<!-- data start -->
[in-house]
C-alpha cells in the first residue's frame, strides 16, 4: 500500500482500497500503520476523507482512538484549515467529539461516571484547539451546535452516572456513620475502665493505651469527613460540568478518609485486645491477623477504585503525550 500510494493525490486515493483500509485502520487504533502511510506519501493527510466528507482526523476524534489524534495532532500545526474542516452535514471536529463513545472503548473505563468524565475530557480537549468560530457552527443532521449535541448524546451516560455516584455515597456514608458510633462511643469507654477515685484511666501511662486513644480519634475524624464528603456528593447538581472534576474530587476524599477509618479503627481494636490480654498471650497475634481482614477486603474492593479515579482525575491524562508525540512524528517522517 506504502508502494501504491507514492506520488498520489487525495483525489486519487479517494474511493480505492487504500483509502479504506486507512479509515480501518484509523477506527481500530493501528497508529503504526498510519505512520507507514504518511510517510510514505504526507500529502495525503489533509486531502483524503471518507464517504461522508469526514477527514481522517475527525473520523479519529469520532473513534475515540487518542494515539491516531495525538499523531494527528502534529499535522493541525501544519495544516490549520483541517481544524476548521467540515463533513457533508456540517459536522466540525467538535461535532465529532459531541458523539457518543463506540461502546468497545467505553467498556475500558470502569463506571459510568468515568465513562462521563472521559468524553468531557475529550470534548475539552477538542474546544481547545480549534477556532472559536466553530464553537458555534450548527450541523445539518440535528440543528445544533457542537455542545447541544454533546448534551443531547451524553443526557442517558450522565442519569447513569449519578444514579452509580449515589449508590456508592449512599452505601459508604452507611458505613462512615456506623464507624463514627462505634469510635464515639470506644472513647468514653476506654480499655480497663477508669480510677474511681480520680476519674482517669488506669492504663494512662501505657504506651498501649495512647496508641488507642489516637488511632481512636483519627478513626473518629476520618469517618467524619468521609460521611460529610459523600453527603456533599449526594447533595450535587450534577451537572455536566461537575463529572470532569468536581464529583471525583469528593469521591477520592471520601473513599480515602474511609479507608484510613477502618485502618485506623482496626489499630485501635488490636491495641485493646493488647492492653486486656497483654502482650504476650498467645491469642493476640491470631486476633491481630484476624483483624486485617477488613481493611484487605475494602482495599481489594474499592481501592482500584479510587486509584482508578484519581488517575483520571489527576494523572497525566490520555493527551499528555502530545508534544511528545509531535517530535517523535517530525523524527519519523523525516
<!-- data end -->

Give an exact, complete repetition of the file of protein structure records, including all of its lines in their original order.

[in-house]
C-alpha cells in the first residue's frame, strides 16, 4: 500500500482500497500503520476523507482512538484549515467529539461516571484547539451546535452516572456513620475502665493505651469527613460540568478518609485486645491477623477504585503525550 500510494493525490486515493483500509485502520487504533502511510506519501493527510466528507482526523476524534489524534495532532500545526474542516452535514471536529463513545472503548473505563468524565475530557480537549468560530457552527443532521449535541448524546451516560455516584455515597456514608458510633462511643469507654477515685484511666501511662486513644480519634475524624464528603456528593447538581472534576474530587476524599477509618479503627481494636490480654498471650497475634481482614477486603474492593479515579482525575491524562508525540512524528517522517 506504502508502494501504491507514492506520488498520489487525495483525489486519487479517494474511493480505492487504500483509502479504506486507512479509515480501518484509523477506527481500530493501528497508529503504526498510519505512520507507514504518511510517510510514505504526507500529502495525503489533509486531502483524503471518507464517504461522508469526514477527514481522517475527525473520523479519529469520532473513534475515540487518542494515539491516531495525538499523531494527528502534529499535522493541525501544519495544516490549520483541517481544524476548521467540515463533513457533508456540517459536522466540525467538535461535532465529532459531541458523539457518543463506540461502546468497545467505553467498556475500558470502569463506571459510568468515568465513562462521563472521559468524553468531557475529550470534548475539552477538542474546544481547545480549534477556532472559536466553530464553537458555534450548527450541523445539518440535528440543528445544533457542537455542545447541544454533546448534551443531547451524553443526557442517558450522565442519569447513569449519578444514579452509580449515589449508590456508592449512599452505601459508604452507611458505613462512615456506623464507624463514627462505634469510635464515639470506644472513647468514653476506654480499655480497663477508669480510677474511681480520680476519674482517669488506669492504663494512662501505657504506651498501649495512647496508641488507642489516637488511632481512636483519627478513626473518629476520618469517618467524619468521609460521611460529610459523600453527603456533599449526594447533595450535587450534577451537572455536566461537575463529572470532569468536581464529583471525583469528593469521591477520592471520601473513599480515602474511609479507608484510613477502618485502618485506623482496626489499630485501635488490636491495641485493646493488647492492653486486656497483654502482650504476650498467645491469642493476640491470631486476633491481630484476624483483624486485617477488613481493611484487605475494602482495599481489594474499592481501592482500584479510587486509584482508578484519581488517575483520571489527576494523572497525566490520555493527551499528555502530545508534544511528545509531535517530535517523535517530525523524527519519523523525516